Furthermore, Sanders argues that when O.C. Sheriff’s Deputies Ben Garcia, Seth Tunstall and William Grover testified about the jailhouse informant program in 2014 and 2015, they lied “with shocking frequency” about how the program works and how evidence was obtained. Sanders says that the DA’s prosecutors then refused to condemn the deputies’ dishonest testimony, and instead “frequently championed it.”
As Dekraai has pleaded guilty to killing eight people, the issue at hand is his right to due process and a fair trial in determining his penalty sentence. Sanders has argued that his client should be spared the death penalty, given the egregious wrongdoing he has said the government was involved in during the trial.
“Certain aspects of the district attorney’s performance in this case might be described as a comedy of errors but for the fact that it has been so sadly deficient,” Goethals said last week. And while he expressed sharp disapproval of the DA’s office during his ruling, he said that Dekraai could still face the death penalty.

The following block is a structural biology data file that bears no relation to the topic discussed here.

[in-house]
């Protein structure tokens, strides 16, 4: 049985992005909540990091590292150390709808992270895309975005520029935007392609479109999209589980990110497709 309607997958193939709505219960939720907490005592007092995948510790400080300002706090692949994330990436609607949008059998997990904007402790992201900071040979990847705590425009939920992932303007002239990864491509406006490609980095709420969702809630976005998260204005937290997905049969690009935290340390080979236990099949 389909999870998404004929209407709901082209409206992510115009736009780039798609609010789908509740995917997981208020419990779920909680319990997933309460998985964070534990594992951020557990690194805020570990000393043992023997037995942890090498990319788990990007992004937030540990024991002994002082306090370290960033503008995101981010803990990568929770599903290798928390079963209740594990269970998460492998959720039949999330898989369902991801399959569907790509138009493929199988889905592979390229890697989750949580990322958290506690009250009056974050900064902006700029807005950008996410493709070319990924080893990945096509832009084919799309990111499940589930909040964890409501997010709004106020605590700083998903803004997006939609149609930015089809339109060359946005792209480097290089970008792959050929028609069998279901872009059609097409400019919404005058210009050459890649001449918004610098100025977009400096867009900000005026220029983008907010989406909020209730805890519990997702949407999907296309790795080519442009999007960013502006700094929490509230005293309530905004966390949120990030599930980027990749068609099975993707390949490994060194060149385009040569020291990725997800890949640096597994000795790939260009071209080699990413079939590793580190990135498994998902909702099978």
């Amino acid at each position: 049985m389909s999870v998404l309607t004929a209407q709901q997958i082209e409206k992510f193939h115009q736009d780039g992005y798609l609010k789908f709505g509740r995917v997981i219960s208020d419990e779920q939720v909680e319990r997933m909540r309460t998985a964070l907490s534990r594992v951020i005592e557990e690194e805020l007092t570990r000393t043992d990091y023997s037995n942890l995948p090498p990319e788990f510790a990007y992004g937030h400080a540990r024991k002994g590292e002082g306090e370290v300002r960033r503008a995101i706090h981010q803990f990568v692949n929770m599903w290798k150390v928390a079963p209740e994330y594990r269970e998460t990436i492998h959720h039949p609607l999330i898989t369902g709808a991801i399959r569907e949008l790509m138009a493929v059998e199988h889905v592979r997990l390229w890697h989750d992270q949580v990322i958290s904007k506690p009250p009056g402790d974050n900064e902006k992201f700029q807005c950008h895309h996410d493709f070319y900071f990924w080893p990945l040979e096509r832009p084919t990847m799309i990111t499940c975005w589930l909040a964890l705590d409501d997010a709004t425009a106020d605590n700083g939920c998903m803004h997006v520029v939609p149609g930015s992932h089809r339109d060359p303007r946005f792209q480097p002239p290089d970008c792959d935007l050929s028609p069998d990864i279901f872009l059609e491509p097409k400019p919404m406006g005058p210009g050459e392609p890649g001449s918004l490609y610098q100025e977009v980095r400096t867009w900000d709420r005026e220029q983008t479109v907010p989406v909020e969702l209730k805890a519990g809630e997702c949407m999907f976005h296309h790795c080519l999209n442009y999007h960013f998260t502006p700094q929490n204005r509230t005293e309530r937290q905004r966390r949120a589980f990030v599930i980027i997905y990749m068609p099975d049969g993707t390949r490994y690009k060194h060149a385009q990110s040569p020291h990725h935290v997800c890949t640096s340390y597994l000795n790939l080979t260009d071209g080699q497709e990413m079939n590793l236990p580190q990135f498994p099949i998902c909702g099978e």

Last year, in response to a motion filed by Sanders, in which he argued that county prosecutors had engaged in “outrageous government conduct” by failing to tell defense lawyers certain details of the jailhouse informant program, Goethals found the DA’s office had been negligent in its use of information gathered from the informants. Following that ruling, the sheriff’s department acknowledged “deficiencies” in its policies and protocols involving jailhouse informants. Sheriff’s Lt. Jeff Hallock told HuffPost last year that the department had begun implementing some changes.
Tom Dominguez, president of the Association of Orange County Deputy Sheriffs union, said last week that the group “firmly” backed the deputies.
Pending a decision on the AG’s appeal, Dekraai’s penalty hearing is now postponed until late July.
Source: Huff Post